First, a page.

Betting and sports go together so well that they should be legally joined. Professional athletes should be allowed — read: strongly encouraged — to bet on their games. Currently, all pro sports leagues forbid player gambling on games. The leagues fear that the players might try to win bets, not games, and that those who are good at games but bad at bets might be corrupted by bookmakers. OK, allowing athletes to gamble could pose problems — if only in keeping track of all those bets. I’ve played golf with a guy who, in the middle of a round, bet me on whether a flying bird would land in a tree. But all choices are comparative. How much better is the modern salary system at promoting team play and maximum player effort? The biggest problem in pro sports today is not the rampant drugs, groupies and lawlessness; it’s that compensation is distributed by individual player contracts, not by team victories. So player incentives don’t correspond to team goals. Team play requires sacrifice and sublimation. Do players on salary drives sacrifice personal accomplishment for the team? Maybe sometimes, but their financial incentives point the other way. Now compare this to a game in which player earnings come from bets, such as a weekend golf foursome. The primary bet a golfer makes is the team wager. A golfer might bet 25 bucks and hope to double up. For pro athletes with entourages to support, maybe $25,000 per man, winner-take-all, for a half-million-dollar team bet per game is more realistic. That kind of cash would align monetary incentives perfectly with team goals. Indeed, team play wouldn’t be thought of as a “sacrifice” at all. Those weekend golfers do all they can legally to help their teammates, and everybody on the winning team takes his money whether he made the winning putt or just helped line it up. Side bets might further add to the excitement. Players could wager against certain opponents on scoring totals, for instance. But these bets would never be contrary to the team interest — because if they were, the player would be betting against his own stake in the team bet. That’s why golfers’ side wagers are always consistent with the game bet, and indeed most commonly increase the leverage of the main bet. Miracle shots from the sand or close tee shots on par threes not only win the side cash; they make team victory more likely. Even the occasional instance of a golfer aiming an approach shot at the bunker to try to win the ubiquitous “sandy” bet (which pays off for pars from the sand) is done where victory is lost and only miracle shots can salvage some value. So maybe a pro would try to augment his personal statistics at team expense when the game was essentially won or lost. But wouldn’t that be a good thing? If the Magic lead the Celtics by 30 late in the third quarter, wouldn’t a $5,000 side bet on a scoring duel between Tracy McGrady and Paul Pierce make an otherwise meaningless final quarter worth watching? T-Mac and The Truth staying in the game, going head-to-head, their teammates (for a cut) double-teaming on defense to help ensure side-bet victory. No more garbage time. But would all teams willingly wager? Golf has the handicap system, which allows mismatched players to make plausible bets. How would other sports address talent differentials? The answer, again, is to allow gambling — lots of it. All pro sports leagues desire team parity. It’s a joint good that ensures competitive games. To achieve it, the leagues use various mechanisms such as draft order, with the worst team going first (thus creating tangible incentives to lose games — in other words, the absolutely stupidest league rule in the world), waiver claims, salary caps, weighted schedules and so forth. Abolish all that. Just let teams bid on players in a free market, allocating percentages of the team bet as inducements. Teams will want to sign great players, but they’ll also want to make sure that their opponents are just as good as they are. Too many good players on one team will render opponents unwilling to make large bets, thus lessening the action. It will also mean too many players demanding a bigger share of the pot. The best players will want to be distributed throughout the league to better command their large percentages. Teams will trade to keep the wagers substantial and the loot spread around. Limitless, persistent gambling will also end the tiresome cult of the manager. In today’s pro sports, with their antiquated salary practices, managers constantly have to coax spoiled athletes with million-dollar contracts to please take that Band-Aid off their little toe and get in the damn game. Managers with this kind of persuasive talent can be expensive. And note this: Even though the team’s chances of victory are hurt by the shirker, few other players intercede, preferring to let the manager try to correct wayward teammates. Why should they care? Their contract isn’t affected. But under a regime in which compensation is tied to bets, any player who shirks will cost his teammates big money. On their own, players will rein in the delinquents, pass the ball to the better shooters and even take themselves out of the game if a superior player is ready on the bench. Most teams, acting sensibly, will fire their manager, relying on bookmakers and other professional gamblers to oversee the requisite pregame wagering. Managers, freed from the confines of sports, could then become full-time psychotherapists — their true calling. What about pathetic athletic losers throwing games to earn huge bribes from their shady bookmaking friends? This is unlikely to happen. A player taking the opponent’s side would be betting against his own $25,000 contribution to the team wager. And if the player declined to bet on his own team, would his teammates trust him? Not betting would be correctly understood as disloyalty, as a decision to allocate less than one’s best efforts to winning. The nonbettor would find himself riding the bench, thereby diminishing his chances of corrupting the game. So any bribe to throw a game would have to be generous enough to make up for the player’s team-bet loss. In addition, the push to keep teams even will ensure that players change sides often enough to worry about a reputation for disloyalty. A player caught throwing a game would be forever mistrusted. Thus the prospect of a one-time windfall from a thrown game would have to be weighed against the long-term diminution in betting gains. It would be rare that a player’s entire career winnings could be capitalized in one “shut-down” bet. Of course, it could still happen. Again, the choice is comparative. Under current compensation practices, athletes can still throw a game. Indeed, the fact that they lack immediate financial incentives to win games makes forfeiture of loyalty more marginally profitable. But what about rookies? you wonder. Where would they get the large sums needed to place lucrative wagers on upcoming games? From winning their bets in college, of course. Only winning collegiate athletes, as proved by their large bankrolls, should be allowed to play pro sports anyway. Here are 11 (my lucky number) applications of our new legal rule: 1. Not only should Pete Rose be in the Hall of Fame, he should immediately be made commissioner of Major League Baseball to spearhead the league’s transition to all-betting player compensation. 2. Even under the current compensation scheme, players should never be disciplined for betting in favor of their own teams. Such bets only further align player interests with team goals. In fact, if I were a general manager, I would immediately trade away any player who didn’t show a heartfelt interest in taking on some heavy action. 3. Risk-averse players (aka nonbettors) should also be traded before they completely ruin team morale. In a short period of time, all the risk-averse players will likely congregate on the same team and will likely purchase insurance against betting losses, enabling these babies to make modest bets and still play pro sports. 4. After firing all the managers, fire all the general managers, too. Most owners are self-made millionaires who have placed bets all their lives. They can negotiate team wagers and trade players to equalize talent levels themselves. 5. No more point spreads. Just track the player wagers to find out what Tom Brady really thinks the Patriots’ chances are against the Jets. 6. Pay off the bets immediately after the game. I want to see the losing team handing over large wads of cash and the winners dancing around waving Benjamins at the crowd. 7. Demand absolutely huge television contracts, payable in weekly installments, basically doubling the payoff on everyone’s bet. Las Vegas has bonus payoffs all the time, and they’re real crowd-pleasers. We’re talking winner-take-all football every week of the season. What a reality show! The networks would bankrupt themselves to get the rights. 8. Hire at least 15 extra referees for every game. Like I said, winner-take-all football. Beef up venue security, equip law enforcement personnel with anti-riot gear, check Amber alert systems, double hospital staffs. 9. End the prohibition on performance-enhancing drugs. I’ve never been quite convinced by live rat tests, anyway. Someone has to establish the lethal-dose levels, so why not hugely compensated volunteers? Of course, this has nothing to do with gambling. 10. Consider applying the beauty of bets to other contests of paramount interest, like global conflicts (the United States should put North Korea “all in” immediately), border enforcement (take the illegal aliens over the Border Patrol, no matter what odds you get), and Miss Universe pageants (bet on the Earthling; it’s fixed, trust me). 11. Demand Pete Rose run for national elected office. The man’s ahead of his time. Jeffrey Standen is a professor of law at Willamette University College of Law in Salem, Ore. He can be reached at [email protected]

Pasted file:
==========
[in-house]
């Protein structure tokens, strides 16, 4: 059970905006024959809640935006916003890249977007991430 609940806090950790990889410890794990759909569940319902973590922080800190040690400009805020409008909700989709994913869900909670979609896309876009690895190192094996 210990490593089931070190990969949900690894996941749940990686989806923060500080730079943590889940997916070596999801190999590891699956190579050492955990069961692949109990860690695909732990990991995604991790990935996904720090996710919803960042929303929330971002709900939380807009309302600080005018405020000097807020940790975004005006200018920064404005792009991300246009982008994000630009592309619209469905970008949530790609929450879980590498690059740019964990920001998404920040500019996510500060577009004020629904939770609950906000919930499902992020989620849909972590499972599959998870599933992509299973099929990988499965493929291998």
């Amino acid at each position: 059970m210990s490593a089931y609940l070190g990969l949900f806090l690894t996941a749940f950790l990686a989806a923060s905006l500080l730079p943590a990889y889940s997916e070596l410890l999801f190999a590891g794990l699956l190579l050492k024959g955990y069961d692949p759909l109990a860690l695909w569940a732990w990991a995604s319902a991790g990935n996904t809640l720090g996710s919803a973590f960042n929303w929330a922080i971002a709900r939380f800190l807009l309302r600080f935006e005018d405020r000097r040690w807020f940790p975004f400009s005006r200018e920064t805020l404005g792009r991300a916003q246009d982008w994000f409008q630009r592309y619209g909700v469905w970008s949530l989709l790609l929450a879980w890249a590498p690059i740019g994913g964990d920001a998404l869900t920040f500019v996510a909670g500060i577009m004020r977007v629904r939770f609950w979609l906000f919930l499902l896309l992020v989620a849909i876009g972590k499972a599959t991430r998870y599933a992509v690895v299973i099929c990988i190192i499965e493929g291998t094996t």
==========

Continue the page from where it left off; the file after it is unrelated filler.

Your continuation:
This content has been archived. It is available through our partners, LexisNexis® and Bloomberg Law.

To view this content, please continue to their sites.

Not a Lexis Advance® Subscriber?
Subscribe Now

Not a Bloomberg Law Subscriber?
Subscribe Now

Why am I seeing this?

LexisNexis® and Bloomberg Law are third party online distributors of the broad collection of current and archived versions of ALM's legal news publications. LexisNexis® and Bloomberg Law customers are able to access and use ALM's content, including content from the National Law Journal, The American Lawyer, Legaltech News, The New York Law Journal, and Corporate Counsel, as well as other sources of legal information.

For questions call 1-877-256-2472 or contact us at [email protected]


ALM Legal Publication Newsletters

Sign Up Today and Never Miss Another Story.

As part of your digital membership, you can sign up for an unlimited number of a wide range of complimentary newsletters. Visit your My Account page to make your selections. Get the timely legal news and critical analysis you cannot afford to miss. Tailored just for you. In your inbox. Every day.

Copyright © 2021 ALM Media Properties, LLC. All Rights Reserved.